What if an infection does not die out with the medicine that your doctor prescribed? You change the doctor.

But the blame could be with the medicines that you pop.

Doctors in the Health Services in Thiruvananthapuram and Wayanad told The Hindu that quite a few times the generic medicine has proved to be a dud in curbing the infection in desired doses. The efficacy of the medicine becomes a suspect when this repeats in their clinical practice.

Most of the time patients do not come back to say the medicine was ineffective. They just change the doctor.

However, a doctor in the Health Services in Ernakulam said there had not been much room for suspecting the efficacy of generic medicines given from hospitals. There could be a lobby of the pharmaceutical companies working to brand the government medicines as sub-standard, he said.

But, quite a few doctors insist that quality check is lagging as there is only one drug analytic laboratory in the State, for which it becomes an impossible task to take up random quality check. Doctors in the Health Services told The Hindu on condition of anonymity that the lack of quality check in medicines might channel patients either to a private practitioner or to the private consultancy of same doctor who can prescribe branded medicines.

A medical officer from the Malabar area told The Hindu that the government must ensure the quality. The drug testing laboratory takes 3-4 months in coming out with the results. By this time the medicines procured would have been distributed, he said. There were instances where the government withdrew certain batches which had already been consumed, said a doctor in Thiruvananthapuram.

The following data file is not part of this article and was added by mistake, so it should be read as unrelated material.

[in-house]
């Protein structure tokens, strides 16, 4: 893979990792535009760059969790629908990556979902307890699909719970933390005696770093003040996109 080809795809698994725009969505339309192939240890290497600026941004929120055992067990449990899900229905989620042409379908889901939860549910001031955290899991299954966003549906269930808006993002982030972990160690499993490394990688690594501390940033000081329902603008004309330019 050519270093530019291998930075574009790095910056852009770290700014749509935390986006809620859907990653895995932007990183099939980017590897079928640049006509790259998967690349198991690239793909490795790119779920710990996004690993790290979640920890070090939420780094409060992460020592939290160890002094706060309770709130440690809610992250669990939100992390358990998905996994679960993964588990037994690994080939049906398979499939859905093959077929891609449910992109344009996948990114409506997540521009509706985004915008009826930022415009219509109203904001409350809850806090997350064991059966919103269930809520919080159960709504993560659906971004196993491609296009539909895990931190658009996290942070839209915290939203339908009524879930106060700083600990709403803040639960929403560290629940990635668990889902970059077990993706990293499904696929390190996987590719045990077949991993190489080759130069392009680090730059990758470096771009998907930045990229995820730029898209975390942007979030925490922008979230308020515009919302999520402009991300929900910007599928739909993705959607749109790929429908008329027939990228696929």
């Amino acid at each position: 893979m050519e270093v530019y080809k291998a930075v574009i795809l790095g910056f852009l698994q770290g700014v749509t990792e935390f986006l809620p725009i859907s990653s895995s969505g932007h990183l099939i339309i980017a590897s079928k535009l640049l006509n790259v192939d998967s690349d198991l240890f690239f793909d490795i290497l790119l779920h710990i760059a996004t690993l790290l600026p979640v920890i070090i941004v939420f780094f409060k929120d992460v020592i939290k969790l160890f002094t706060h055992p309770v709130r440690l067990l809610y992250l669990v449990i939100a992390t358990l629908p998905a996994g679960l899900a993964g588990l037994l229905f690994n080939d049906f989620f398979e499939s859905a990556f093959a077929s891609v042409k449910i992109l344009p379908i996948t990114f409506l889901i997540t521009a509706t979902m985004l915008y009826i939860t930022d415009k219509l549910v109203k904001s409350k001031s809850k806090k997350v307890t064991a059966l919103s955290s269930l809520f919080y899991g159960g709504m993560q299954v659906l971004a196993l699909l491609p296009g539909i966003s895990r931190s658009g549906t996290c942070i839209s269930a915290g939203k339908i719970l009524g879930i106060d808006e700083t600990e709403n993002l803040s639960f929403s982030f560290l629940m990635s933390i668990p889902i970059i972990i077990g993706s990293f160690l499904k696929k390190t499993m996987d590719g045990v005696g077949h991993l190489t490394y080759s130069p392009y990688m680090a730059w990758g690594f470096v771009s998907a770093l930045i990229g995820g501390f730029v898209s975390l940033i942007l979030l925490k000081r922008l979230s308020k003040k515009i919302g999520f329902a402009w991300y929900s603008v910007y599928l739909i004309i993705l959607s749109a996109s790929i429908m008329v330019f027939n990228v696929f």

“Many a time doctors have to write double prescriptions. The patients after standing in the queue at hospital pharmacy are told that the medicine is not available,” he said. This leaves the patient with two options. Either they go back to the doctor to get the prescription to buy it from outside or take the generic medicine prescription and depend on the medical store to provide him medicines of standard quality. To avoid this trouble for the patients, the medical college professor writes the generic name of the medicine and a brand name in brackets to help the patient buy it from an outlet outside if the same is not available in the hospital pharmacy.

R. Kamalahar, managing director of Kerala Medical Services Corporation Ltd, told The Hindu that there was three-step pre-purchase quality assurance, which includes sample testing and visit by a team of medical experts to the drug companies’ manufacturing facility. The companies also need to qualify with World Health Organisation certification, good manufacturing practices and should have a good market standing to send in their quotations for the tender.

After purchase, samples are chosen according to the number of batches bought and are sent to eight empanelled drug laboratories outside the state. Mr. Kamalahar said they get the feedback in 15 days for non-sterile drugs and 30 days for sterile drugs. If any of the batch fails the test, another sample is sent to the State’s drug laboratory.

If the drug failed the test for two batches, a stop memo would be issued for the drug to all government pharmacies and the company was blacklisted from participating in any further tender, he added. The whole processes takes about a month, said Mr. Kamalahar.

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